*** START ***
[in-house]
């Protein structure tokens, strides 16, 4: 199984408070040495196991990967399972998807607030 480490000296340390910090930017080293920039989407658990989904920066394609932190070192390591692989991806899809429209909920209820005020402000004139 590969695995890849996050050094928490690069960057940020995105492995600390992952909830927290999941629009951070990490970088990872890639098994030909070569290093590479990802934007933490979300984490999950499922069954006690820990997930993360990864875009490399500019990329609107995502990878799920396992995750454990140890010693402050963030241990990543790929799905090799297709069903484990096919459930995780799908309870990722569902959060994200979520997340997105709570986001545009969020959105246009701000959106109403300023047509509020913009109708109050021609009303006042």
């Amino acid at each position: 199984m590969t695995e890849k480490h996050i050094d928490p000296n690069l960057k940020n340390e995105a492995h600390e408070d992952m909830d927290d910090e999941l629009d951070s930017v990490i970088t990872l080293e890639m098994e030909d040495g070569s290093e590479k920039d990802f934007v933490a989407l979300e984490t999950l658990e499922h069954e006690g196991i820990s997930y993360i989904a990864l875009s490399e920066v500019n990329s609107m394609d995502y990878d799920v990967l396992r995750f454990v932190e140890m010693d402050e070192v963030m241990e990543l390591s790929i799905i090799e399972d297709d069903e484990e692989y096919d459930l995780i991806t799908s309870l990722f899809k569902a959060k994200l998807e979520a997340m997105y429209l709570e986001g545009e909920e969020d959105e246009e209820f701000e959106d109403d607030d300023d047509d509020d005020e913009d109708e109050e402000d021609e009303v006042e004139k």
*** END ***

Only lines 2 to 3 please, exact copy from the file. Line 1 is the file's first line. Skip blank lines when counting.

């Protein structure tokens, strides 16, 4: 199984408070040495196991990967399972998807607030 480490000296340390910090930017080293920039989407658990989904920066394609932190070192390591692989991806899809429209909920209820005020402000004139 590969695995890849996050050094928490690069960057940020995105492995600390992952909830927290999941629009951070990490970088990872890639098994030909070569290093590479990802934007933490979300984490999950499922069954006690820990997930993360990864875009490399500019990329609107995502990878799920396992995750454990140890010693402050963030241990990543790929799905090799297709069903484990096919459930995780799908309870990722569902959060994200979520997340997105709570986001545009969020959105246009701000959106109403300023047509509020913009109708109050021609009303006042």
């Amino acid at each position: 199984m590969t695995e890849k480490h996050i050094d928490p000296n690069l960057k940020n340390e995105a492995h600390e408070d992952m909830d927290d910090e999941l629009d951070s930017v990490i970088t990872l080293e890639m098994e030909d040495g070569s290093e590479k920039d990802f934007v933490a989407l979300e984490t999950l658990e499922h069954e006690g196991i820990s997930y993360i989904a990864l875009s490399e920066v500019n990329s609107m394609d995502y990878d799920v990967l396992r995750f454990v932190e140890m010693d402050e070192v963030m241990e990543l390591s790929i799905i090799e399972d297709d069903e484990e692989y096919d459930l995780i991806t799908s309870l990722f899809k569902a959060k994200l998807e979520a997340m997105y429209l709570e986001g545009e909920e969020d959105e246009e209820f701000e959106d109403d607030d300023d047509d509020d005020e913009d109708e109050e402000d021609e009303v006042e004139k």